The reasonable person. Courts make many decisions using the test of what ‘a reasonable person’ would do/think/feel under certain circumstances. Older cases used the ‘reasonable man’ standard, but newer cased have modernized the test with gender neutrality. In the recent case of Cleveland v. Oles, the Ohio Supreme Court concluded a reasonable person stopped by a police officer and placed in a cruiser would not necessarily believe he or she is ‘in custody’, so Miranda warnings are not required.
To properly understand the Oles decision, one must first understand the Miranda warnings. Everyone seems to be familiar with the warnings from movies and television (iTunes and Netflix for those born after 1999). Few people, however, seem to understand their origin, development and interpretation.
The United States Constitution and the Ohio Constitution both protect our right against self-incrimination. The the Fifth and Fourteenth Amendments to the United States Constitution and Article I, Section 10 of the Ohio Constitution contain essentially the same language: ‘no person ‘shall be compelled in any criminal case to be a witness against himself’.
In Miranda v. Arizona, the United States Supreme Court created the Miranda warnings as procedural safeguards to protect the privilege against self-incrimination. The warnings are required whenever there is ‘questioning initiated by law enforcement officers after a person has been taken into custody or otherwise deprived of his freedom of action in any significant way’. If a suspect makes statements, while in custody, in response to police questioning, the statements may not be admitted as evidence in the suspect’s trial if the suspect was not first informed of his or her Miranda rights.
The Miranda decision has been interpreted in the context of traffic stops. In Berkemer v. McCarty, the U.S. Supreme Court held a person is not ‘in custody’ during a routine traffic stop, but the circumstances after the stop may render a person in custody. In State v. Farris, the Ohio Supreme Court concluded the defendant was in custody when: an officer stopped him for a traffic offense, observed the odor of marijuana, performed a pat-down, took his keys, placed him in the front seat of a cruiser, indicated he suspected drug possession, and said his car was going to be searched. The Court reasoned the defendant was in custody because a reasonable person in that position would have understood himself to be in custody and not free to leave.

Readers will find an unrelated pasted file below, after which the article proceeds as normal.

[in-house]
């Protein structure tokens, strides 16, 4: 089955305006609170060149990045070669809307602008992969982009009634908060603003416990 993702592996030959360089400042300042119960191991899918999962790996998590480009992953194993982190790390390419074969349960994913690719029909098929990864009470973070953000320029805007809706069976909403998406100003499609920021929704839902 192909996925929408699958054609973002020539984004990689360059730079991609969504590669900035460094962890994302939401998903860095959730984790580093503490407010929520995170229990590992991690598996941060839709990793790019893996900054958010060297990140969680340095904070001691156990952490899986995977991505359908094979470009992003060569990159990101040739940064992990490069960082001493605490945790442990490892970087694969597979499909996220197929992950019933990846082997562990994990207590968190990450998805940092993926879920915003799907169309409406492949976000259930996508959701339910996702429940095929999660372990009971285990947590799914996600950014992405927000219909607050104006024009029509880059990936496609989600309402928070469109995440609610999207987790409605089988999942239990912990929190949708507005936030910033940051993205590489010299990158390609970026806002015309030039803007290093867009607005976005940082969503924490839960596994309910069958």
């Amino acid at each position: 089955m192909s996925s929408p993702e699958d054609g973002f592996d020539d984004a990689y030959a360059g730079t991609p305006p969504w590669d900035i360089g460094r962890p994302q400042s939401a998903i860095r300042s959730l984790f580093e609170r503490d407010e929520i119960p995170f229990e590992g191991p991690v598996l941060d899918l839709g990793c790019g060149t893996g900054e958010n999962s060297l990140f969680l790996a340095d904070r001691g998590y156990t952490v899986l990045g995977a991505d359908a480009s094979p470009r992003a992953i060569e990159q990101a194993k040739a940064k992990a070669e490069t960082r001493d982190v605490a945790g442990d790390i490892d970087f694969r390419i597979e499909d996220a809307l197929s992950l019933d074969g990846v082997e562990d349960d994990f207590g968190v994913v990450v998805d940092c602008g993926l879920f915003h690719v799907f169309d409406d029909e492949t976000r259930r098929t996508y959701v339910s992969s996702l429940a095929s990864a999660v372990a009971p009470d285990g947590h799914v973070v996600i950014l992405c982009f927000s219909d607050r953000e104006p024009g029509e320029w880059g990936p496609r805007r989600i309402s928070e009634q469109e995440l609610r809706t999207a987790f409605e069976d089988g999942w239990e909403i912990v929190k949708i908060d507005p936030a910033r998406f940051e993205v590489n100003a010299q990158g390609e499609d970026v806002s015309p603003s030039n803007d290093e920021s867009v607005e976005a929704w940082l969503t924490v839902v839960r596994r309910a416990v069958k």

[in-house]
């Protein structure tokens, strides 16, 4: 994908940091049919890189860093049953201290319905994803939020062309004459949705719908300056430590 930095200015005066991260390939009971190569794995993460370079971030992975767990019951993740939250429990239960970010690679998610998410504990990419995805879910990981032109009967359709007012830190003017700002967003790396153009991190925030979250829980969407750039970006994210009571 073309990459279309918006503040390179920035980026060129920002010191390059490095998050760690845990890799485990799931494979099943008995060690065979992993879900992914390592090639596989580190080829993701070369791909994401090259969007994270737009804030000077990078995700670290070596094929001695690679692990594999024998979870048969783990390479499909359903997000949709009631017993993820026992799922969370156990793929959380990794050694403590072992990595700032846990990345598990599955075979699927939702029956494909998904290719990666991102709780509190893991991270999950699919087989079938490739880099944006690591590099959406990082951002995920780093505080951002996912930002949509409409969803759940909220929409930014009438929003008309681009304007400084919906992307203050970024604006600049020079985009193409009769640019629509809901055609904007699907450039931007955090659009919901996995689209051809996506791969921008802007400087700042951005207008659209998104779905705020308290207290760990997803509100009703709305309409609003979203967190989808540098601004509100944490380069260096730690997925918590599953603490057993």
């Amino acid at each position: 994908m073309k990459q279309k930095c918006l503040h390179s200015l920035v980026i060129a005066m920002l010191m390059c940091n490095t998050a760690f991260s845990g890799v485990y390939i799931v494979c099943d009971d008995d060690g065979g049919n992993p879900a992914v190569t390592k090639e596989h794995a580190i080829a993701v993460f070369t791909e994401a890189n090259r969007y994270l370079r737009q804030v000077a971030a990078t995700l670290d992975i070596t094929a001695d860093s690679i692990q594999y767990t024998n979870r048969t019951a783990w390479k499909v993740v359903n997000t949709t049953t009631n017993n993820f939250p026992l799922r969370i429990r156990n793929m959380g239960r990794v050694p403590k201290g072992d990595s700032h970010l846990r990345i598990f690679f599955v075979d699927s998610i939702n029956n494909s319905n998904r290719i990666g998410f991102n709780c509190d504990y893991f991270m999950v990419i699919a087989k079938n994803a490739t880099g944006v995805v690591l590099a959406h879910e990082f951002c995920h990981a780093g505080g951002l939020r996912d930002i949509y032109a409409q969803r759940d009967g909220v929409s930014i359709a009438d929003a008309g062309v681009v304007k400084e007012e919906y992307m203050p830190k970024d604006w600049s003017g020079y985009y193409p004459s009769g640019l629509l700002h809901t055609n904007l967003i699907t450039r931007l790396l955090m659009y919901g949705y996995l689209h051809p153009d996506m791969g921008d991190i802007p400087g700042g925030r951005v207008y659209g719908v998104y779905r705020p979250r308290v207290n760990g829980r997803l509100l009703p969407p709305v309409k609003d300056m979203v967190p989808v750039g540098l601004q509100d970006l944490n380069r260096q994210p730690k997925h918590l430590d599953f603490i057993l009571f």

The reasonable person test resulted in a different outcome in Cleveland v. Oles. In Oles, an officer stopped the defendant for a traffic offense, observed the odor of alcohol, observed the defendant’s slow deliberate movements, placed him in the front seat of a cruiser, indicated he suspected alcohol consumption, and asked him about consuming alcohol. The court reasoned the defendant was not in custody because a reasonable person in that position would not have understood himself to be in custody. The Court highlighted the factual distinctions between Oles and Farris. The Court noted that the officer in Farris conducted a pat-down, held the defendant’s keys, and told the defendant his car was going to be searched, which would result in the defendant being detained longer.
I disagree with the Court’s analysis and conclusions. In both cases, the officer stopped the defendant for a traffic violation and placed the defendant in the front seat of the cruiser. In both cases, the defendant was aware the officer suspected criminal activity: marijuana possession in Farris and Operating a Vehicle under the Influence in Oles. In both cases, the officer asked questions about that criminal activity which resulted in the defendant making incriminating statements. The only real factual distinctions were holding onto the defendant’s keys and patting-down the defendant before placing him in the cruiser.
In my opinion, the key fact which makes the situations in both cases ‘custody’ is placing the defendant in a cruiser for the purpose of investigating criminal activity. As stated in the Oles dissent: “Police vehicles are now equipped with computers, giving officers access to a world of information while seated inside them. Every police vehicle is now a police station on wheels. Being directed to have a seat in a police vehicle is akin to being taken to the police station.” The dissent suggests a simple bright-line rule: “if an officer is instructing a suspect to have a seat in a police vehicle, then Miranda warnings are required. Period, end of sentence.”
I agree with the dissent’s suggested bright-line rule. When a person is taken to the police station on wheels for an investigative purpose, it doesn’t matter whether the officer conducts a pat-down or holds the persons keys: that person believes they are in custody….
….unless they are not ‘a reasonable person’.